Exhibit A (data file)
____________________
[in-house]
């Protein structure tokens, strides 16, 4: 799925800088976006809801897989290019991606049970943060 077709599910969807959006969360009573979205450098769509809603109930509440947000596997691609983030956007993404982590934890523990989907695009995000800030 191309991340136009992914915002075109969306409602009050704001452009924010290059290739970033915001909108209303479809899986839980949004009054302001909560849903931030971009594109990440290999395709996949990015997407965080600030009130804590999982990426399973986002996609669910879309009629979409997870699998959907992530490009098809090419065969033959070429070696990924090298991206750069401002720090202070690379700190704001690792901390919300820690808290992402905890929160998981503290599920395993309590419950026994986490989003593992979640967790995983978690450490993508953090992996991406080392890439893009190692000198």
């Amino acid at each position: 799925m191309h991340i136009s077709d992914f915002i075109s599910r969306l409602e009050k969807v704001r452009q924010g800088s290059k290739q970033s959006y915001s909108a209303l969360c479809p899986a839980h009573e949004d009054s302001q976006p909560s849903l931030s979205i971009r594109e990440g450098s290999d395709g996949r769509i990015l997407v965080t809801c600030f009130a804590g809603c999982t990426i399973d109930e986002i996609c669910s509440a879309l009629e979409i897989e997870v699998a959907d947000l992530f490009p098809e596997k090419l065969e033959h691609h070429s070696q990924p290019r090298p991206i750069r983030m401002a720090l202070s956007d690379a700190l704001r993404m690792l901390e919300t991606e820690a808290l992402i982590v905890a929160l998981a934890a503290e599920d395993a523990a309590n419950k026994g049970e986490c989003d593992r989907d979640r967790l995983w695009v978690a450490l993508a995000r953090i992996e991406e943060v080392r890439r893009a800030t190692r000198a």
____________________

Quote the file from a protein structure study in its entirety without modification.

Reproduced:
[in-house]
């Protein structure tokens, strides 16, 4: 799925800088976006809801897989290019991606049970943060 077709599910969807959006969360009573979205450098769509809603109930509440947000596997691609983030956007993404982590934890523990989907695009995000800030 191309991340136009992914915002075109969306409602009050704001452009924010290059290739970033915001909108209303479809899986839980949004009054302001909560849903931030971009594109990440290999395709996949990015997407965080600030009130804590999982990426399973986002996609669910879309009629979409997870699998959907992530490009098809090419065969033959070429070696990924090298991206750069401002720090202070690379700190704001690792901390919300820690808290992402905890929160998981503290599920395993309590419950026994986490989003593992979640967790995983978690450490993508953090992996991406080392890439893009190692000198």
């Amino acid at each position: 799925m191309h991340i136009s077709d992914f915002i075109s599910r969306l409602e009050k969807v704001r452009q924010g800088s290059k290739q970033s959006y915001s909108a209303l969360c479809p899986a839980h009573e949004d009054s302001q976006p909560s849903l931030s979205i971009r594109e990440g450098s290999d395709g996949r769509i990015l997407v965080t809801c600030f009130a804590g809603c999982t990426i399973d109930e986002i996609c669910s509440a879309l009629e979409i897989e997870v699998a959907d947000l992530f490009p098809e596997k090419l065969e033959h691609h070429s070696q990924p290019r090298p991206i750069r983030m401002a720090l202070s956007d690379a700190l704001r993404m690792l901390e919300t991606e820690a808290l992402i982590v905890a929160l998981a934890a503290e599920d395993a523990a309590n419950k026994g049970e986490c989003d593992r989907d979640r967790l995983w695009v978690a450490l993508a995000r953090i992996e991406e943060v080392r890439r893009a800030t190692r000198a």